Nº 4 2015 > Global Symposium for Regulators

Regulation and the Internet of Things

Regulation and the Internet of Things

The GSR Discussion Paper by Professor Ian Brown of the Oxford Internet Institute, University of Oxford, United Kingdom, examines the implications of the Internet of Things (IoT) for individuals, businesses and societies, and especially issues that telecom and other regulators need to consider, as IoT systems proliferate in developed and developing economies.

It is estimated that between 20–50 billion “things” will be connected to the Internet by 2020, including mobile devices, parking meters, thermostats, cardiac monitors, tyres, roads, cars, supermarket shelves and many other types of objects and devices. Rapid growth in the IoT is being driven by rapid falls in the cost of sensors, processing and networking technologies.

The Discussion Paper describes a broad range of IoT applications for monitoring and managing health and wellbeing, improving energy efficiency, increasing the quality and reliability of industrial processes, reducing traffic congestion, and enabling the development of new products and services. Technology companies and consulting firms have estimated that IoT technologies could have a significant impact on the global economy amounting to several additional trillions of dollars within a decade.

IoT devices will have the biggest impact where they are used in large, interconnected systems, including smart cities, smart power and water grids. Closer to the individual, “connected cars” with hundreds of separate sensors will offer safer and more reliable transport. Devices such as insulin pumps and blood-pressure monitor arm cuffs can give warning signs of conditions such as diabetes and heart disease. Another major opportunity for the IoT lies in the use of data and Application Programming Interfaces (APIs) in interactions between the IoT and individuals. The Figure opposite shows the relationship between IoT devices and applications, and the types of data they can generate at the individual, community and social levels.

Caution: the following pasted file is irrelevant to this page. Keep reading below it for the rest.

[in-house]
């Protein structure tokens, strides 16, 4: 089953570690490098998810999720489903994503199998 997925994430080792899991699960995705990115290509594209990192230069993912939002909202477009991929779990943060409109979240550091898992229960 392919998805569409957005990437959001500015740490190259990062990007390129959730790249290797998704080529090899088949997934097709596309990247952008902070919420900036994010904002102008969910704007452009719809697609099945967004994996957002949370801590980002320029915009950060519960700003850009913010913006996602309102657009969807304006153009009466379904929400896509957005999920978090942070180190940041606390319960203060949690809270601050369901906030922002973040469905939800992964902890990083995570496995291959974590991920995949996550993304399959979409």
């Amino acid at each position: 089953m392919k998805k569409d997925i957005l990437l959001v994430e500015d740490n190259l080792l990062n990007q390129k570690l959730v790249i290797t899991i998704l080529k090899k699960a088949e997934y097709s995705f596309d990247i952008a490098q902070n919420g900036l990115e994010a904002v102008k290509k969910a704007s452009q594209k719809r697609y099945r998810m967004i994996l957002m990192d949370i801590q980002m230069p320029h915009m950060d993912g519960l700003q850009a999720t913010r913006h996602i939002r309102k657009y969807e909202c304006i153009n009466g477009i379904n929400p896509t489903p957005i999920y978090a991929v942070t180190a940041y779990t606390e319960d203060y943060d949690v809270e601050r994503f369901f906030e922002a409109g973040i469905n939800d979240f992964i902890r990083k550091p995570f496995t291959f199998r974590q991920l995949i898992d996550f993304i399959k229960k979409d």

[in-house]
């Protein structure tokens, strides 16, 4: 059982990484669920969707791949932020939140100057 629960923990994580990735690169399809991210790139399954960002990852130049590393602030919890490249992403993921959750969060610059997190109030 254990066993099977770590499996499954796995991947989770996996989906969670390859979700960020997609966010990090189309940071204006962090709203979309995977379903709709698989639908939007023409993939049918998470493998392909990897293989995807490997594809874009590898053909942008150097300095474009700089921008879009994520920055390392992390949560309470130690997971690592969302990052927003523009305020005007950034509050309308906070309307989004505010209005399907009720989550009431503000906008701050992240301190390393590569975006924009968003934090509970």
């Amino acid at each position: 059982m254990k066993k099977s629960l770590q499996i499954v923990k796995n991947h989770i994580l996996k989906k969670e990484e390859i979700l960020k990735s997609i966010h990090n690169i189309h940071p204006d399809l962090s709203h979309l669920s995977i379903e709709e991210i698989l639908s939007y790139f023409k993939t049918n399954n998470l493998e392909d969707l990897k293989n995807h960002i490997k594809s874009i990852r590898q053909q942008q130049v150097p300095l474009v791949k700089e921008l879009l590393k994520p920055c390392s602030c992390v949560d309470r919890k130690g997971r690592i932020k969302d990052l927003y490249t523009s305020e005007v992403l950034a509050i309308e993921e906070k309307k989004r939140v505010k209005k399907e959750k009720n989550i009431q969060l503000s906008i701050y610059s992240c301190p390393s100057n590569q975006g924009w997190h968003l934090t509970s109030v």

Professor Brown's Discussion Paper provides an excellent, brief overview of advances in several sectors. Examples of smart city systems using IoT technology include:

  • buildings that save power by adjusting heating and lighting according to the movements of their users and the weather;
  • networked traffic signals that dynamically manage traffic movement across cities in response to measured and predicted changes in congestion and accidents;
  • infrastructure that senses wear-and-tear and issues repair alerts (including bridges, cables and water pipes);
  • road lighting that dims during low traffic periods; and
  • smart electricity and water meters that record real-time data about usage, can interact with other household devices, and provide information to help residents reduce consumption levels at peak demand periods and/or peak rates.